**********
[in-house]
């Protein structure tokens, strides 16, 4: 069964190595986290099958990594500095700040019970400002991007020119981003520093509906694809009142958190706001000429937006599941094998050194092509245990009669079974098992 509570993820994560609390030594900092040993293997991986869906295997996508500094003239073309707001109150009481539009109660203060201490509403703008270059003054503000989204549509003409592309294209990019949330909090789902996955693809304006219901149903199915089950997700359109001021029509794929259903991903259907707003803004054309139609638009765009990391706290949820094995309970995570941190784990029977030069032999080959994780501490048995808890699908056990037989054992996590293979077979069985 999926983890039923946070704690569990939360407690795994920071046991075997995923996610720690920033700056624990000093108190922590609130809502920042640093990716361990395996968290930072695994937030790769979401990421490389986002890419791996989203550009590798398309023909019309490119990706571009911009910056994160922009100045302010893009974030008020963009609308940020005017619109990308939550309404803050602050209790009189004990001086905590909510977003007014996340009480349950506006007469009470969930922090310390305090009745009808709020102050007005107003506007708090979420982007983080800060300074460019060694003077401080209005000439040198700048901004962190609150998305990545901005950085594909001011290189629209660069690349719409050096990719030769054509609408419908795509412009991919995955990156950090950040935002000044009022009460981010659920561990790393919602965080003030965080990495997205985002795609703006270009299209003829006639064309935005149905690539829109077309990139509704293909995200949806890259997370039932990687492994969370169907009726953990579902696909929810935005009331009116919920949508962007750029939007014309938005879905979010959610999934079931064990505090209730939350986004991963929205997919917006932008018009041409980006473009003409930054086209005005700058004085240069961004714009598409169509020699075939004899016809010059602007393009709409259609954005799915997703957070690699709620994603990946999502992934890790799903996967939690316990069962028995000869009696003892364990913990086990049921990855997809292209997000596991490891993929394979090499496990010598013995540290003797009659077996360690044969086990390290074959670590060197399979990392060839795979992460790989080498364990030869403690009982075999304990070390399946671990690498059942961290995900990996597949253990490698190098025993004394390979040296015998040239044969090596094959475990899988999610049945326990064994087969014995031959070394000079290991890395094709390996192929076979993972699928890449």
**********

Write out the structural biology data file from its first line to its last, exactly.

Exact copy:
[in-house]
């Protein structure tokens, strides 16, 4: 069964190595986290099958990594500095700040019970400002991007020119981003520093509906694809009142958190706001000429937006599941094998050194092509245990009669079974098992 509570993820994560609390030594900092040993293997991986869906295997996508500094003239073309707001109150009481539009109660203060201490509403703008270059003054503000989204549509003409592309294209990019949330909090789902996955693809304006219901149903199915089950997700359109001021029509794929259903991903259907707003803004054309139609638009765009990391706290949820094995309970995570941190784990029977030069032999080959994780501490048995808890699908056990037989054992996590293979077979069985 999926983890039923946070704690569990939360407690795994920071046991075997995923996610720690920033700056624990000093108190922590609130809502920042640093990716361990395996968290930072695994937030790769979401990421490389986002890419791996989203550009590798398309023909019309490119990706571009911009910056994160922009100045302010893009974030008020963009609308940020005017619109990308939550309404803050602050209790009189004990001086905590909510977003007014996340009480349950506006007469009470969930922090310390305090009745009808709020102050007005107003506007708090979420982007983080800060300074460019060694003077401080209005000439040198700048901004962190609150998305990545901005950085594909001011290189629209660069690349719409050096990719030769054509609408419908795509412009991919995955990156950090950040935002000044009022009460981010659920561990790393919602965080003030965080990495997205985002795609703006270009299209003829006639064309935005149905690539829109077309990139509704293909995200949806890259997370039932990687492994969370169907009726953990579902696909929810935005009331009116919920949508962007750029939007014309938005879905979010959610999934079931064990505090209730939350986004991963929205997919917006932008018009041409980006473009003409930054086209005005700058004085240069961004714009598409169509020699075939004899016809010059602007393009709409259609954005799915997703957070690699709620994603990946999502992934890790799903996967939690316990069962028995000869009696003892364990913990086990049921990855997809292209997000596991490891993929394979090499496990010598013995540290003797009659077996360690044969086990390290074959670590060197399979990392060839795979992460790989080498364990030869403690009982075999304990070390399946671990690498059942961290995900990996597949253990490698190098025993004394390979040296015998040239044969090596094959475990899988999610049945326990064994087969014995031959070394000079290991890395094709390996192929076979993972699928890449």